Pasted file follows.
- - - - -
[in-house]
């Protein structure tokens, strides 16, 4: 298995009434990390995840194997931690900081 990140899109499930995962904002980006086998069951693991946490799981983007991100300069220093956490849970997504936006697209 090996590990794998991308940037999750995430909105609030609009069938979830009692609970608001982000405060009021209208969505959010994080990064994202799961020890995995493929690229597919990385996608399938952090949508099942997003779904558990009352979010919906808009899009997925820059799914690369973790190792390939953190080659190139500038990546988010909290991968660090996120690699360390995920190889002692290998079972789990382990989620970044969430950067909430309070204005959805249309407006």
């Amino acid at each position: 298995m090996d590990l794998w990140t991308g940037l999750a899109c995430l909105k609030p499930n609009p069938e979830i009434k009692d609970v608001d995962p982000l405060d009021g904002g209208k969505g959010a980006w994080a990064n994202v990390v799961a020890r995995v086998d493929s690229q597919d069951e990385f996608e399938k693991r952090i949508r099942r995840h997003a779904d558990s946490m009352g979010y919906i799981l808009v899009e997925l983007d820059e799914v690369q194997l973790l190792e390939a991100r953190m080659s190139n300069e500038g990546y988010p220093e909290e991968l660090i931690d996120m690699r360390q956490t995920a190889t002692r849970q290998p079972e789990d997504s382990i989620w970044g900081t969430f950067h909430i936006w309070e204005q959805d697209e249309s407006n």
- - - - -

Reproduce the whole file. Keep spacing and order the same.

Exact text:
[in-house]
């Protein structure tokens, strides 16, 4: 298995009434990390995840194997931690900081 990140899109499930995962904002980006086998069951693991946490799981983007991100300069220093956490849970997504936006697209 090996590990794998991308940037999750995430909105609030609009069938979830009692609970608001982000405060009021209208969505959010994080990064994202799961020890995995493929690229597919990385996608399938952090949508099942997003779904558990009352979010919906808009899009997925820059799914690369973790190792390939953190080659190139500038990546988010909290991968660090996120690699360390995920190889002692290998079972789990382990989620970044969430950067909430309070204005959805249309407006």
């Amino acid at each position: 298995m090996d590990l794998w990140t991308g940037l999750a899109c995430l909105k609030p499930n609009p069938e979830i009434k009692d609970v608001d995962p982000l405060d009021g904002g209208k969505g959010a980006w994080a990064n994202v990390v799961a020890r995995v086998d493929s690229q597919d069951e990385f996608e399938k693991r952090i949508r099942r995840h997003a779904d558990s946490m009352g979010y919906i799981l808009v899009e997925l983007d820059e799914v690369q194997l973790l190792e390939a991100r953190m080659s190139n300069e500038g990546y988010p220093e909290e991968l660090i931690d996120m690699r360390q956490t995920a190889t002692r849970q290998p079972e789990d997504s382990i989620w970044g900081t969430f950067h909430i936006w309070e204005q959805d697209e249309s407006n």